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Jan 13, 2011 10:00 AM

Get ‘Em Before They’re Gone: Sfogliatelle at Cosentino’s in San Jose

Less than a month before San Jose’s Cosentino’s market closes its doors forever, I find out that the bakery makes sfogliatelle.

They’re baked in two sizes: $1.39 for the smaller and $2.19 for the bigger one. Crisp, very thin, and well-layered pastry revives nicely when reheated in the toaster oven. The filling is ricotta cheese and semolina that has sort of a gummy, pudding-cake texture, and is studded with candied citron. They’re barely sweet and have just a light dusting of powder sugar. I had a preference for the smaller size sfogliatella with a higher crispy pastry:filling ratio and less dampness.

Unlike the rare sightings of sfogliatelle at the much too limited number of bakeries that make them, Cosentino’s seems to have them in the case every day. Wish I’d known about these earlier, but I’m glad that I had a chance to try them before the bakery closes up shop. Here’s hoping that the master baker who makes them finds another home for his/her wares soon.

Cosentino's Market
2666 S Bascom Ave, San Jose, CA 95124

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  1. Sadly, I never got to try these - stopped by Friday afternoon, they were all out; made it back Monday mid-morning and didn't see them; when I didn't see them this morning at opening, I inquired and was told that they had run out of some of the ingredients, and since the store is closing, didn't bother to restock, so they won't be making them any more.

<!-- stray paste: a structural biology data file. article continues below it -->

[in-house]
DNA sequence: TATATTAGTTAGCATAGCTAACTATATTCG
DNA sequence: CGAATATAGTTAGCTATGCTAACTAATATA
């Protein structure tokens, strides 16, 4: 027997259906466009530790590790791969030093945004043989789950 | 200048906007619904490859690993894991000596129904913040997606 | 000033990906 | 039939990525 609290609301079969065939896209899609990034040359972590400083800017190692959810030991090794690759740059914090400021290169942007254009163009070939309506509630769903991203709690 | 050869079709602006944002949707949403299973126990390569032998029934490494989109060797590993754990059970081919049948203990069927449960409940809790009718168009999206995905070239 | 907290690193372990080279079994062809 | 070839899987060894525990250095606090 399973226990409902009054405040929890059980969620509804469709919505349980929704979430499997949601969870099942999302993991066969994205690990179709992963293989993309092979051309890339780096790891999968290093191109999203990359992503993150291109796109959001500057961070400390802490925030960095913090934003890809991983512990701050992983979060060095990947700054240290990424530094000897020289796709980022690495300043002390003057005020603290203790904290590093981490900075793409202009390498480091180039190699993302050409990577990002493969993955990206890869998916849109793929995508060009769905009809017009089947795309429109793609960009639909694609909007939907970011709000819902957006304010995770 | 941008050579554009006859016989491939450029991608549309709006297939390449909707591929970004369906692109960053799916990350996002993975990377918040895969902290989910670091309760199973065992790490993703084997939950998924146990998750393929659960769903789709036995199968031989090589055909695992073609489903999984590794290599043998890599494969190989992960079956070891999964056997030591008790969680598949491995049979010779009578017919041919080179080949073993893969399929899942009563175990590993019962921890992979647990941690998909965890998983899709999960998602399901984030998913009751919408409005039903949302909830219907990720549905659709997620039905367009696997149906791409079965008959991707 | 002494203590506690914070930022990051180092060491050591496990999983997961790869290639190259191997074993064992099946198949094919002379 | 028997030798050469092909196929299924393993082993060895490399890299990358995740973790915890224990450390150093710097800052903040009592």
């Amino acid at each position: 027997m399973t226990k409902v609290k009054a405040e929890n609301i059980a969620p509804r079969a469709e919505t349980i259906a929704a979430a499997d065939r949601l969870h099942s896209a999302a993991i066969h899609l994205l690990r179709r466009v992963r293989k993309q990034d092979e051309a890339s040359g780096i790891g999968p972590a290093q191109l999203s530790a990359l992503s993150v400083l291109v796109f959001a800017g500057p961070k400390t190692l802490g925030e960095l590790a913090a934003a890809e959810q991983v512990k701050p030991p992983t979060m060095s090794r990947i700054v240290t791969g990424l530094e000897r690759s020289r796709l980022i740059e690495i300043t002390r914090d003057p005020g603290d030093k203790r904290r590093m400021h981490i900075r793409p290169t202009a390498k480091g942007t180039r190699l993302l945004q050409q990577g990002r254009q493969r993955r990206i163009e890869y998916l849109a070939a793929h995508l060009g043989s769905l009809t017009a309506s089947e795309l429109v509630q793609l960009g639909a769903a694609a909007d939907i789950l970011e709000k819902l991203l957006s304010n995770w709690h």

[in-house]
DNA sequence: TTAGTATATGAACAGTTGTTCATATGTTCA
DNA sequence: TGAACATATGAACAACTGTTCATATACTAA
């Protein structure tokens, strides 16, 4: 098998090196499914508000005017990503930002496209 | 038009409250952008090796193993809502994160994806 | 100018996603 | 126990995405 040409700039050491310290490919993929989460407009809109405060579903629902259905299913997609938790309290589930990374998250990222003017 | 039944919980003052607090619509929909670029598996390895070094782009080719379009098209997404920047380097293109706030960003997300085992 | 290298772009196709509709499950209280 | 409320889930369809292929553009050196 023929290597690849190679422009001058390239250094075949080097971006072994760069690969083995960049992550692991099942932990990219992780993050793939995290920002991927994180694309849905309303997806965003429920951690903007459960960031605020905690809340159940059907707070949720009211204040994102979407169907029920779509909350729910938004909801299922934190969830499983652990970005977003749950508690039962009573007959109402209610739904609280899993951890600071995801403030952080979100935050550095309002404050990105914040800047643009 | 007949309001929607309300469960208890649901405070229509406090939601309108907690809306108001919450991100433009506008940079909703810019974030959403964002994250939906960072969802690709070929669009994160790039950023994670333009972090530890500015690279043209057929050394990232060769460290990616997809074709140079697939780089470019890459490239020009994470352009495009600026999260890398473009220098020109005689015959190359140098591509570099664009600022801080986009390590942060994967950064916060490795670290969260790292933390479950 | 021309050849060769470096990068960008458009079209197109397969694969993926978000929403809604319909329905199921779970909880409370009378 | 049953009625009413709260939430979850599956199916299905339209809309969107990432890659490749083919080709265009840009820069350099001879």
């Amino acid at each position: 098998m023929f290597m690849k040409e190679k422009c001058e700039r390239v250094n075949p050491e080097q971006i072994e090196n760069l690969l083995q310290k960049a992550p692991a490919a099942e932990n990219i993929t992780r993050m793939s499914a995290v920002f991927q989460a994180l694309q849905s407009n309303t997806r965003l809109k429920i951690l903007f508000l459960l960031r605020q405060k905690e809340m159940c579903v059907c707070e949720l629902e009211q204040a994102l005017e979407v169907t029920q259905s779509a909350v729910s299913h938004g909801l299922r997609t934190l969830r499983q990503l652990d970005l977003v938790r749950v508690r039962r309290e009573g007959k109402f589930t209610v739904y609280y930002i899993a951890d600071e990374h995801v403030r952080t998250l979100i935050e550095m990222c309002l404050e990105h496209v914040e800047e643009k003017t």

4 Replies
    1. re: Cicely

      That is sad indeed. Please do check to see if the bakers find a new gig.

      1. re: Cicely

        I was just at Cosentino's this past Saturday and they had plenty of sfogliatelle, both small and large. My daughter had been there about 2 weeks before and they didn't have any and probably wouldn't be making them before they closed the store. BUT they were there when I went. I heard that they've extended their closing date to Feb. 26th, so maybe you all can still get some.
        They are SO good and having been brought up on them, they still are a special treat.

        1. re: agathag

          Yep, I went today and was able to score one. However, I wasn't as enthusiastic about this as others. I found the pastry (and I got the large size; there was no other at midday) flaky, yet kind of tough, and the filling unappealingly dense. Re-reading Melanie's post, I'd agree with the description of "gummy, pudding-cake texture" ... but with a completely different reaction! However, I didn't follow her tip of re-heating in the oven.

          Strangely, although I was under the impression that these were made in-house, the young woman at the bakery counter told me they were shipped out from "back East"!

          1. re: Cicely